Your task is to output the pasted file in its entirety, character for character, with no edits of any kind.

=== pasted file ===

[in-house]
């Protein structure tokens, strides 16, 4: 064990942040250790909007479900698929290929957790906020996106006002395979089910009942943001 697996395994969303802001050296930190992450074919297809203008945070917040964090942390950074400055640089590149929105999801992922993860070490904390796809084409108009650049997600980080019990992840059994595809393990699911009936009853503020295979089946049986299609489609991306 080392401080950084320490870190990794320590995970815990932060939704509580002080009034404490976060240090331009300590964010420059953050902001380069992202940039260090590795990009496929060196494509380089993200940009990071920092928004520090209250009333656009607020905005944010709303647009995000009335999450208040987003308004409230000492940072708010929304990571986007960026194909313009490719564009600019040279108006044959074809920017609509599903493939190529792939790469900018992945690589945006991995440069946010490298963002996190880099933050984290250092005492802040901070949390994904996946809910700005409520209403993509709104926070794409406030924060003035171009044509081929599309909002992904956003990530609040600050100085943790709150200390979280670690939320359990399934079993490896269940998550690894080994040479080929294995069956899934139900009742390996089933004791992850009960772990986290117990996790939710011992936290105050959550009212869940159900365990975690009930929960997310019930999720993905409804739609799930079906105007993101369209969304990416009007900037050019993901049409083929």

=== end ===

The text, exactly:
[in-house]
């Protein structure tokens, strides 16, 4: 064990942040250790909007479900698929290929957790906020996106006002395979089910009942943001 697996395994969303802001050296930190992450074919297809203008945070917040964090942390950074400055640089590149929105999801992922993860070490904390796809084409108009650049997600980080019990992840059994595809393990699911009936009853503020295979089946049986299609489609991306 080392401080950084320490870190990794320590995970815990932060939704509580002080009034404490976060240090331009300590964010420059953050902001380069992202940039260090590795990009496929060196494509380089993200940009990071920092928004520090209250009333656009607020905005944010709303647009995000009335999450208040987003308004409230000492940072708010929304990571986007960026194909313009490719564009600019040279108006044959074809920017609509599903493939190529792939790469900018992945690589945006991995440069946010490298963002996190880099933050984290250092005492802040901070949390994904996946809910700005409520209403993509709104926070794409406030924060003035171009044509081929599309909002992904956003990530609040600050100085943790709150200390979280670690939320359990399934079993490896269940998550690894080994040479080929294995069956899934139900009742390996089933004791992850009960772990986290117990996790939710011992936290105050959550009212869940159900365990975690009930929960997310019930999720993905409804739609799930079906105007993101369209969304990416009007900037050019993901049409083929």